I’d certainly given up all hope of being to post in Aberdare Library following last week’s blackout. However, here I am, fully connected and (so far, anyway) able to post without any problems. I’ve been a little bit sneaky and used a back-door method to get in, and I’m surprised that it worked. Maybe I shouldn’t tempt fate and tell you how I did it, just in case …
Anyway, I didn’t even bother trying to access the blog in the Library yesterday. I had a few things to do, so I decided I’d go to the pub in the evening and post a quick one there, as I’ve done the last few times. In the event, though, it was so bloody cold that I decided to stay in and watch a DVD.
I’m indebted to my friend Neil R. for this one. After I wrote Getting Stoned a few months ago, Neil was able to get his hands on the original TV series Children of the Stones. He put it on a DVD for me, and I watched it shortly afterwards, Last night, on a whim, I decided to watch it again.
It was made by HTV West in 1976, but apart from the fashions, cars, antiquated scientific equipment and some very ‘stagey’ acting and direction, I think it’s stood the test of time quite well. Next time I catch up with Thomas, I’m going to invite him to watch it with me. I was ten years old when it was broadcast, and he’s a bit older than that now, so I think he’ll appreciate it. (Incidentally, I’ve just checked online and it’s available on DVD – certified 12. That’s very unusual for a children’s TV show!)
It’s a peculiar and disturbing mix of hard SF, parapsychology, paganism (with echoes of The Wicker Man), fantasy and mystery, quite unlike anything I’ve seen since. A scientist named Adam Brake and his teenage son Matt arrive in the village of Milbury, in the centre of a Neolithic stone circle, and it’s apparent from the outset that all is not well. Most of the villagers are ‘Happy Ones’, with fixed smiles and perfect manners, rather like The Stepford Wives.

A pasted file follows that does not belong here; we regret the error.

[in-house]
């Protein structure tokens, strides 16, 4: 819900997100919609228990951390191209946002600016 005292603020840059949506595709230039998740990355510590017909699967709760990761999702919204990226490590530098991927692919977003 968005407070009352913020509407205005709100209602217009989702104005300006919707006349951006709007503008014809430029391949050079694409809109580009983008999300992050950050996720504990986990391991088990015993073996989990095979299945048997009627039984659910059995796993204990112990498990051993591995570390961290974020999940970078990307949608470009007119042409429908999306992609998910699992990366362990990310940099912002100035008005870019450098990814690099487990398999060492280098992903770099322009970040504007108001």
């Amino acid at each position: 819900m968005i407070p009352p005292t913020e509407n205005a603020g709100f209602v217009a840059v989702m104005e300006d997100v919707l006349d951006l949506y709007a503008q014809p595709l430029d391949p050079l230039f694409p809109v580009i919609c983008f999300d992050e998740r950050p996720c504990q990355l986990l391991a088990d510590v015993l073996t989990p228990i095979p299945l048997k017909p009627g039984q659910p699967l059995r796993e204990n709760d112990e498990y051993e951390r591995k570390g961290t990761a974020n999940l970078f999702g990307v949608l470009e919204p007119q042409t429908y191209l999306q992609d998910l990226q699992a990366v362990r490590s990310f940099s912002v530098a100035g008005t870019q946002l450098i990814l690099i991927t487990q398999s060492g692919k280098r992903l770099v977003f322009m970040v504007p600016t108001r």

The pupils at the village school also fall into two groups: the newcomers, who are completely out of their depth in the maths class, and the rest, who tackle advanced differential equations without turning a hair (echoes of The Midwich Cuckoos). The curator of the village museum and her daughter are also aware that something unusual is going on, and together with Adam and Matt they set out to explore the mystery at the heart of the village.
From this strange set-up the story unfolds, involving the stones themselves, a strange oil painting, a network of ley lines, a black hole in the constellation Ursa Major, and the manor house at the centre of the village. People appear and disappear; stones apparently move around; an old poacher (played in typically over-the-top fashion by Freddie Jones) claims to be ‘protected’ by an ancient talisman; new arrivals to the village suddenly become ‘Happy Ones’, and the owner of the manor house seems to know far more than he’s letting on.
This last character, Raphael Hendrick (superbly played by Iain Cuthbertson), is almost a Crowleyesque figure, a retired academic with a background in astronomy and a compendious knowledge of ancient rituals and beliefs. A bizarre sequence of events leads Matt and Adam to Hendrick’s home, where his regular observations of the black hole build to a shattering climax.
It probably wouldn’t get shown on TV again these days. It’s a low-budget, low-key, low-tech affair which would look quite out of place alongside Doctor Who. Furthermore, I’m not sure that Adam’s fondness for whisky would get the approval of the Mumsnet generation. It’s a shame, because there’s a lot of good stuff in there.
Children of the Stones was the programme which made me fall in love with Avebury in Wiltshire (where it was filmed entirely on location). It intrigued me and infuriated me, because there were so many elements thrown together that it was very difficult to unravel at the time. Even after nearly four decades, it stands as a unique piece of TV drama. Like the fictional Milbury, the series is somehow simultaneously both of its time and apart from it. It was definitely worth missing an entry for.